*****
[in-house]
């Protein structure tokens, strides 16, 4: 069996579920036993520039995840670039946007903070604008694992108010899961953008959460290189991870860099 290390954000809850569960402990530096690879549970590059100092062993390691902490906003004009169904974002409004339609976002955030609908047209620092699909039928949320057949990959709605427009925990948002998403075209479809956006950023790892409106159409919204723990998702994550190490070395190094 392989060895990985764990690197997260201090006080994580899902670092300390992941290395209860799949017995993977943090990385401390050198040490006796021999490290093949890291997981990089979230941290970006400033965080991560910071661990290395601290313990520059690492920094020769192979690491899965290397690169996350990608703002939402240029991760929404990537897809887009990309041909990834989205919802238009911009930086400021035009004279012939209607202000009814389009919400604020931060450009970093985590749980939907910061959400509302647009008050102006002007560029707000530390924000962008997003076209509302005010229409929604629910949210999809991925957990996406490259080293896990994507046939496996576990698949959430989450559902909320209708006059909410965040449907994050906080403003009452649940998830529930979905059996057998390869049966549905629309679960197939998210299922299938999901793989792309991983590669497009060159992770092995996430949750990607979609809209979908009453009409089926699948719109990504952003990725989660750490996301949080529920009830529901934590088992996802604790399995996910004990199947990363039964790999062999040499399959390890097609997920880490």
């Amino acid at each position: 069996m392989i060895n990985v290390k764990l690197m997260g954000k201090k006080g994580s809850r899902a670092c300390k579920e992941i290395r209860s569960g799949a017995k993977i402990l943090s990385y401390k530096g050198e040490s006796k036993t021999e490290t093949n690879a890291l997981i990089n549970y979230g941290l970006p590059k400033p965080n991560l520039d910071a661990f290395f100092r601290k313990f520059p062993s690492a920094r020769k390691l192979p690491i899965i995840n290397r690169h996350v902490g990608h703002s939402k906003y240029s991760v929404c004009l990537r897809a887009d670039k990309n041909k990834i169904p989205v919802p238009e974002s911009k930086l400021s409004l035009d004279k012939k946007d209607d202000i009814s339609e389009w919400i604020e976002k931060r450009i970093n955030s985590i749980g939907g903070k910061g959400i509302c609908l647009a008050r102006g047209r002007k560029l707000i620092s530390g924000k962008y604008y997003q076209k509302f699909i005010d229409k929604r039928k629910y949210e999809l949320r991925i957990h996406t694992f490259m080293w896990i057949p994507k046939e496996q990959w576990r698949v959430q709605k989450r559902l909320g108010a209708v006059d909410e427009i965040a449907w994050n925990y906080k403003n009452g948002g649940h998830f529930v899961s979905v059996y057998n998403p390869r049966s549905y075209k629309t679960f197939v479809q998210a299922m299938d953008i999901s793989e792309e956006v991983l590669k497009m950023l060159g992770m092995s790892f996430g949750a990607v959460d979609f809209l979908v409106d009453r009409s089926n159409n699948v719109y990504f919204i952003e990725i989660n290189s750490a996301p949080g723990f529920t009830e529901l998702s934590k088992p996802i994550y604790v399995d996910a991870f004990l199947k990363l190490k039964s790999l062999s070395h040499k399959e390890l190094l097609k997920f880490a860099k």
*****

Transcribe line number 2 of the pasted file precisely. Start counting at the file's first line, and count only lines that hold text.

């Protein structure tokens, strides 16, 4: 069996579920036993520039995840670039946007903070604008694992108010899961953008959460290189991870860099 290390954000809850569960402990530096690879549970590059100092062993390691902490906003004009169904974002409004339609976002955030609908047209620092699909039928949320057949990959709605427009925990948002998403075209479809956006950023790892409106159409919204723990998702994550190490070395190094 392989060895990985764990690197997260201090006080994580899902670092300390992941290395209860799949017995993977943090990385401390050198040490006796021999490290093949890291997981990089979230941290970006400033965080991560910071661990290395601290313990520059690492920094020769192979690491899965290397690169996350990608703002939402240029991760929404990537897809887009990309041909990834989205919802238009911009930086400021035009004279012939209607202000009814389009919400604020931060450009970093985590749980939907910061959400509302647009008050102006002007560029707000530390924000962008997003076209509302005010229409929604629910949210999809991925957990996406490259080293896990994507046939496996576990698949959430989450559902909320209708006059909410965040449907994050906080403003009452649940998830529930979905059996057998390869049966549905629309679960197939998210299922299938999901793989792309991983590669497009060159992770092995996430949750990607979609809209979908009453009409089926699948719109990504952003990725989660750490996301949080529920009830529901934590088992996802604790399995996910004990199947990363039964790999062999040499399959390890097609997920880490």